For James Bond, another celebrated plateau was reached with Octopussy, the thirteenth globe-hopping feature spanning a glorious 21-year celluloid lifetime. Over 007ís landmark history, his film-makers have delivered a wealth of guns, gadgets, glamour, guffaws and girls. During these turbulent years, the world would witness numerous triumphs and tragedies, as well as many short-lived fads. One of the few pop-era icons to survive and thrive throughout these years was Agent 007. Bondís everlasting popularity was precisely the problem Eon faced in 1983, as they prepared to release Octopussy. Ironically, their rival was none other than Sean Connery, who shocked the industry by enlisting for one more assignment as James Bond in an oft-delayed remake Thunderball.
Titled Never Say Never Again, Conneryís non-Eon mission, after a 12-year hiatus, would be released in direct competition with Octopussy - a strategy which could threaten the box-office receipts of both films. However, Conneryís film was in trouble and the release date was postponed until the Autumn. The film scored with audiences, but it was Octopussy which easily won the box-office battle, with even Connery praising its fantastic action sequences.
Octopussy blasts off to an unforgettable start with a pre-credits sequence that director John Glen touted as boasting the most incredible stuntwork ever filmed. The scene has Bond using the Acrostar mini-jet to escape a heat seeking missile, and with destructive consequences for his enemies below. As one critic stated, Octopussy contains more action in the first five minutes than can be found in most feature length films.
Allegedly initial plans called for the character of Octopussy to be a vengeful villainess using her knowledge of 007ís tragic marriage to enlist his aid in annihilating SPECTRE. However, legal complications were still unresolved concerning the SPECTRE concept, and a plot was "hatched" centring on priceless Fabergé eggs and other jewelled treasures smuggled by a series businesswoman who has her own female army of spiritual followers. Their simple smuggling operation rapidly involves into something far more sinister, with dozens of lives and the safety of Western Europe dangling by a thread. Coupled with the traditional espionage-type intrigue, was a sub plot centring on a maverick Soviet general who plots to heat up the Cold War via detonating a nuclear device in Europe.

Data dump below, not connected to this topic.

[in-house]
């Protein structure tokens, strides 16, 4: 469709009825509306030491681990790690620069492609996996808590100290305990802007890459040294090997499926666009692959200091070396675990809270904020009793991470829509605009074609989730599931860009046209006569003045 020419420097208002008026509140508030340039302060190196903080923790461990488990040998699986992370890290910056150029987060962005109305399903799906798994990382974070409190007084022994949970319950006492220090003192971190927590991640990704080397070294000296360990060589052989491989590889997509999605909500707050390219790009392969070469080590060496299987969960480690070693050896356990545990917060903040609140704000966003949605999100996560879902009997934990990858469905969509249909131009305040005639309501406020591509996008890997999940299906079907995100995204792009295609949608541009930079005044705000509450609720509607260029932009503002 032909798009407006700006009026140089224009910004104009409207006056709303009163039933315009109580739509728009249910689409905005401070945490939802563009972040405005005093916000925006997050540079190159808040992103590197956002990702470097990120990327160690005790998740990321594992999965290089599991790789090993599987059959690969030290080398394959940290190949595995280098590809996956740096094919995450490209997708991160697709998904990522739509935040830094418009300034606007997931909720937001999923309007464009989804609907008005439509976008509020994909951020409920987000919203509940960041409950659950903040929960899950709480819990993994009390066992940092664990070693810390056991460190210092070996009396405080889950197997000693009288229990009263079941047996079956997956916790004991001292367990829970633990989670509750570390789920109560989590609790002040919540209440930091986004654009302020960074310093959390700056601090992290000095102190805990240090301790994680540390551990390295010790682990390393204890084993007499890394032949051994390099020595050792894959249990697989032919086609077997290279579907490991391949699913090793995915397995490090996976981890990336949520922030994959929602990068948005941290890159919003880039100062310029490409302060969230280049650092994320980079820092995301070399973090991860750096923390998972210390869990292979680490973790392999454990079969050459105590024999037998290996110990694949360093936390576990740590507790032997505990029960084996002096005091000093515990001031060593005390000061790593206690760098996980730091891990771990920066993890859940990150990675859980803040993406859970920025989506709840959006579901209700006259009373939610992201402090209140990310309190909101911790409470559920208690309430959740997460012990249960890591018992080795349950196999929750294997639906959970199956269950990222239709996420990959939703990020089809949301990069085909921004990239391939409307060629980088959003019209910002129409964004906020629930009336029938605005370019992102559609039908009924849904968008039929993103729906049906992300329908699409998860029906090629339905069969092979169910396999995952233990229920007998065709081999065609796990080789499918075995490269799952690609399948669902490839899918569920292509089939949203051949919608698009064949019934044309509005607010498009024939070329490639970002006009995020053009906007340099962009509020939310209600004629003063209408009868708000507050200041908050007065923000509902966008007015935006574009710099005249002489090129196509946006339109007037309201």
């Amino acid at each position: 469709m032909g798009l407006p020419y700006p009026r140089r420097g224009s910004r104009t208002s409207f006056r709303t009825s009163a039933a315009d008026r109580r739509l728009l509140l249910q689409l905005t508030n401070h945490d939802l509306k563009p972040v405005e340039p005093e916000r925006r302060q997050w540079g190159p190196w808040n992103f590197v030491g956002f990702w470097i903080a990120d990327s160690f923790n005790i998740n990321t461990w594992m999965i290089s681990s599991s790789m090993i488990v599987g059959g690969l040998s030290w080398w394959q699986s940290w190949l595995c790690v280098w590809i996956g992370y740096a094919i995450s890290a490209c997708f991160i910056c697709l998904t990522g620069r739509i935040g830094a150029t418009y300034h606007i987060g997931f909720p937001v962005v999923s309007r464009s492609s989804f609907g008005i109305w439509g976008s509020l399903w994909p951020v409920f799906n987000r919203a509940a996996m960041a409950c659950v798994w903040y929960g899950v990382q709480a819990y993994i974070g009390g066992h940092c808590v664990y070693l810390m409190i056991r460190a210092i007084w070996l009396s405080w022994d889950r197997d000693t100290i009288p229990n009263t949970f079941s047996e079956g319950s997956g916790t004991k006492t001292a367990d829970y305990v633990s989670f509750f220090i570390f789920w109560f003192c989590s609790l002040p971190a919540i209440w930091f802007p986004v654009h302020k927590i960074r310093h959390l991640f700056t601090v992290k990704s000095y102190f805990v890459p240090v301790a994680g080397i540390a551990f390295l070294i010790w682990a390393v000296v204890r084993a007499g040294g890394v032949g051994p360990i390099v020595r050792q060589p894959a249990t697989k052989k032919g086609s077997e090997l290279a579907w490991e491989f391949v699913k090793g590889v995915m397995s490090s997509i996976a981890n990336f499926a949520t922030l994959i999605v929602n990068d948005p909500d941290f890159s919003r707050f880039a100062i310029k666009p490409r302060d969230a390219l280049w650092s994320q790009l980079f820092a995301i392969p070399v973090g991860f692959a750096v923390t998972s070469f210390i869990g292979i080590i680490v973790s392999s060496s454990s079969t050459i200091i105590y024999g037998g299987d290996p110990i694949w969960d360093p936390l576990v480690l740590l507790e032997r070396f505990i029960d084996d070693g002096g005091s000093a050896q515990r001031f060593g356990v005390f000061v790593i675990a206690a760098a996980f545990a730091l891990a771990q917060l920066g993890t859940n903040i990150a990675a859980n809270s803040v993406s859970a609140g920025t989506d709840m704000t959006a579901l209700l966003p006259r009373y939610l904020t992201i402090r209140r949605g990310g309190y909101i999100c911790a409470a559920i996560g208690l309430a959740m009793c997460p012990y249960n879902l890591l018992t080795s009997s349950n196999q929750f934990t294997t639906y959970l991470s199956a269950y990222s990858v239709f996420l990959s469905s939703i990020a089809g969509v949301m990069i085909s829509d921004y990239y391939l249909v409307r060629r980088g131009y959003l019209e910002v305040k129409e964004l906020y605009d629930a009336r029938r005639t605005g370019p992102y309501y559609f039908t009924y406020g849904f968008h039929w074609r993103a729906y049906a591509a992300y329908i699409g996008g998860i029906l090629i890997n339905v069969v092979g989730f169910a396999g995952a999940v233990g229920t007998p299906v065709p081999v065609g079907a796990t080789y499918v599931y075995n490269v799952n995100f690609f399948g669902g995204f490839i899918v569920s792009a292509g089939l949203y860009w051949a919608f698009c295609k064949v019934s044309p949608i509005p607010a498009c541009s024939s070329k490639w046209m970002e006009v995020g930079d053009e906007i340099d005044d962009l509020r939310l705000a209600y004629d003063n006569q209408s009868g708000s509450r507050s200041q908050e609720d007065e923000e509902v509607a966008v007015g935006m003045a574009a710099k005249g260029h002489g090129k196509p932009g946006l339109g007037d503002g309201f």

Maud Adams Is particularly alluring as the title character. When approach for the role, Maud felt there was a mistake as it was a long standing policy of Eon not to have actresses appear in major Bond roles more than once. Cubby Broccoli personally broke his own golden rule and cast her as the mysterious Octopussy. Maud happily accepted the part, but confessed it took some effort to say the film's title without blushing. Unfortunately, the background of the Octopussy character is explored only peripherally. It would have been more fascinating to have made her the central villain, instead of pawn in the grand scheme of Soviet General Orlov and world class smuggler Kamal Khan. Octopussy boasts an interesting cast.
A standout is Louis Jordanís portrayal of Kamal Khan, a man who truly exhalts in practising evil. Two distinguished Indian gentleman are well cast in Octopussy. The first is tennis pro Vijay Amritraj, ably assisting Bond in a high-speed taxi chase through an Udaipur market-place. Vijay drives a "company" taxi - a three-wheeled vehicle, built at Pinewood, with of 70 m.p.h. Amritraj is, however, the film's sacrificial lamb and his role is "cut short" by a razor bladed yo-yo! the second Indian actor to cast excellent effect is Kabir Bedi as Gobinda, Khanís Oddjob-like henchman. Bedi and Moore battle it out on top of Khanís jet during a heart stopping finale.
However, Virtually everyone praised Kristina Wayborn for her role as Octopussy henchwoman, Madga. Like Maud Adams, Wayborn is a native of Sweden, and her extraordinary looks and athletic abilities are used to maximum effect, including some of her own stuntwork. Also on the supporting front, real life twins David and Tony Meyer appear as murderous life force. In a haunting sequence, they stalk a doomed British agent through the under brush. Back at the British intelligence HQ, Robert Brown is promoted to the role of "M", succeeding the late Bernard Lee. Lois Maxwell adds her usual charm as Moneypenny. Desmond Llewelynís "Q", joins Bond in the fray of battle, delivering 007 to the battlefield by the way of hot air balloon - complete with Union Jack.
Octopussy is majestic in its spectacular entertainment value. Particularly
impressive are the production values which surpass even Bondian expectations,
and where else, but in a Bond film, would India be represented as a paradise?
The film's multitude of show stopping clematis leave the audience almost breathless.
Blending realistic intrigue with traditional Bond fancy, occupancy was a sure-fire
box-office smash. Critics also loaded it as outstanding entertainment with one
reviewer aptly noting: "What would a summer be...without James Bond?"